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Previously Published Findings

This section summarizes the findings from our previously published research involving children with attention and learning problems as described above.4951 The majority of ADHD and ADD children in both the normal and low IQ groups showed QEEG abnormalities when compared with the normal data base. QEEG frequency abnormalities occurred in more than 80% of this population, theta and alpha excess being the most prevalent abnormal finding. Frontal and central regions were the most likely to be involved, and when the abnormality was generalized, its magnitude was usually greatest in these regions. Both interhemispheric and intrahemispheric abnormalities were often present. They included 1) hypercoherent theta or alpha activity between left and right frontal recordings and between frontal and temporal recordings within each hemisphere; 2) decreased coherence or incoherence between left and right posterior temporal and parietal regions; 3) frontal/posterior power asymmetry within each hemisphere reflecting increased frontal power; and 4) left/right hemisphere power asymmetry in posterior temporal and parietal regions, with the right hemisphere most likely to show a power excess. Two major subtypes of QEEG abnormality were identified involving theta and/or alpha excess accompanied by either normal or decreased alpha mean frequency. QEEG indices of a maturational lag (i.e., a Z-score that would be normal at a younger age) accounting for the neurophysiological abnormality were present in about 7% of the ADHD/ADD children and were localized mainly in posterior regions. However, QEEG indications of a deviation from normal development (i.e., score not normal at any age) were much more prevalent; they were present in about 35% of these children and were localized mainly to frontal and central regions.50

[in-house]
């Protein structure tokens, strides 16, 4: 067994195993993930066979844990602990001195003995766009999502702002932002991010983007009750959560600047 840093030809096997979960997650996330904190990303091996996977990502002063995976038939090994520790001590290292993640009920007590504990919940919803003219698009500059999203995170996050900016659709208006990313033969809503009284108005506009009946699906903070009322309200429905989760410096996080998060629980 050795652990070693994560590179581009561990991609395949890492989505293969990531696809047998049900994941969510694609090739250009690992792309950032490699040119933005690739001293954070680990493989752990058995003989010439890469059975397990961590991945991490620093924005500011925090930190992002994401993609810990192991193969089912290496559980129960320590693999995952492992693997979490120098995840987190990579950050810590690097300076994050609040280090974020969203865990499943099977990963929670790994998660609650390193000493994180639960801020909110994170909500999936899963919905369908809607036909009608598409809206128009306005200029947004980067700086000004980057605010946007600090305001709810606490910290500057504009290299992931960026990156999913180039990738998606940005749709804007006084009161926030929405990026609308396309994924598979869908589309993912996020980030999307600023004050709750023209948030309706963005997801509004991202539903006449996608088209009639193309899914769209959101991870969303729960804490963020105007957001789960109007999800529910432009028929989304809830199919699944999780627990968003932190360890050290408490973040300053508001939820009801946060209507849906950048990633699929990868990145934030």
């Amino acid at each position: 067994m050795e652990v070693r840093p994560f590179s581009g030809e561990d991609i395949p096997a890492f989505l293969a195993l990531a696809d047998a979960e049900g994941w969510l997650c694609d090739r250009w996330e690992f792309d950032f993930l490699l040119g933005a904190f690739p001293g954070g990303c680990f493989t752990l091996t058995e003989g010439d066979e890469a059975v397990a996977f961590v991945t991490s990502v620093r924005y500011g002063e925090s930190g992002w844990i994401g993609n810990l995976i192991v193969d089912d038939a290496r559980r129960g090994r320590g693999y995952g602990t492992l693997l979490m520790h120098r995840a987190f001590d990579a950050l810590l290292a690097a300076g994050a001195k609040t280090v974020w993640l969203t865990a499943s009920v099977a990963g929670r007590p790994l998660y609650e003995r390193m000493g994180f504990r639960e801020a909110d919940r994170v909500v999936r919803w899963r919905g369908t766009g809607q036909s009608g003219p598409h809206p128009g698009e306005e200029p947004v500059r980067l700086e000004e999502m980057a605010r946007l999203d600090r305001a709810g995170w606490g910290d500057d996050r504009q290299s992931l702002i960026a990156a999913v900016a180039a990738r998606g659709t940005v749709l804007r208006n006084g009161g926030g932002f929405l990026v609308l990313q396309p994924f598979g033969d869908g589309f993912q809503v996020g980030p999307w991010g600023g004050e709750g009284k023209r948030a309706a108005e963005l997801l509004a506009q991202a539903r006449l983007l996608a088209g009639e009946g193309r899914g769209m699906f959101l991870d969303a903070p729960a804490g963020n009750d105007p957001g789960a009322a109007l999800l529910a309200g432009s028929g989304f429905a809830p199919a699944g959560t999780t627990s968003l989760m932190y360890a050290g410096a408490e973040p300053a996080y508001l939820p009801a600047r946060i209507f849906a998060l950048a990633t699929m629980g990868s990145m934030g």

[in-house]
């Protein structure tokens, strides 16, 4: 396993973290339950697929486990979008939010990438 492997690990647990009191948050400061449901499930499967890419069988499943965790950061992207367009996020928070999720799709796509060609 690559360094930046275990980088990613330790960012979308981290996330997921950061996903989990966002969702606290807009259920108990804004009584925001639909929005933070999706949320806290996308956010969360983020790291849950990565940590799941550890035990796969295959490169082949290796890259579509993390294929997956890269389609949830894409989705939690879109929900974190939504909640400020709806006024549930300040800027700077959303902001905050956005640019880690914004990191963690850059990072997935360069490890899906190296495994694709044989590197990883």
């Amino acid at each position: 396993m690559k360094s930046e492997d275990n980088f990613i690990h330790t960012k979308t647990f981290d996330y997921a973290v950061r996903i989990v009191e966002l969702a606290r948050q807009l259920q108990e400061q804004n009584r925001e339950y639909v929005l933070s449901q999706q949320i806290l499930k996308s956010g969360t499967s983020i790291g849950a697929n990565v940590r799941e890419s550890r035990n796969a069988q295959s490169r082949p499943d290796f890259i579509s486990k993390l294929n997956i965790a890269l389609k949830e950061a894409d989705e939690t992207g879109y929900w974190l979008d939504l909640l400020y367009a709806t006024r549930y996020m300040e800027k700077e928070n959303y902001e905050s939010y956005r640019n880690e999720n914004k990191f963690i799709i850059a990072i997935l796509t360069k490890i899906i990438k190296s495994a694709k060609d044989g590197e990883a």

We used stepwise multivariate discriminant procedures to examine the sensitivity and specificity of several two-way comparisons.49,50 A discriminant function was developed that distinguished normal from ADHD/ ADD children with a sensitivity of 93.7% and a specificity of 88.0%, using QEEG features that reflected the abnormalities described above. QEEG differences between the normal and low-IQ ADHD/ADD children and between the ADHD and ADD children were present but minimal in comparison to the differences between the normal and ADD/ADHD populations. The presence or absence of a secondary learning disorder did not contribute to any of the QEEG differences observed. However, when the ADHD/ADD population was compared with a population of children who had a learning disorder not secondary to an attention problem, QEEG differences were found. ADHD/ADD children could be distinguished from children with learning disorders with a sensitivity of 97.0% and a specificity of 84.2%.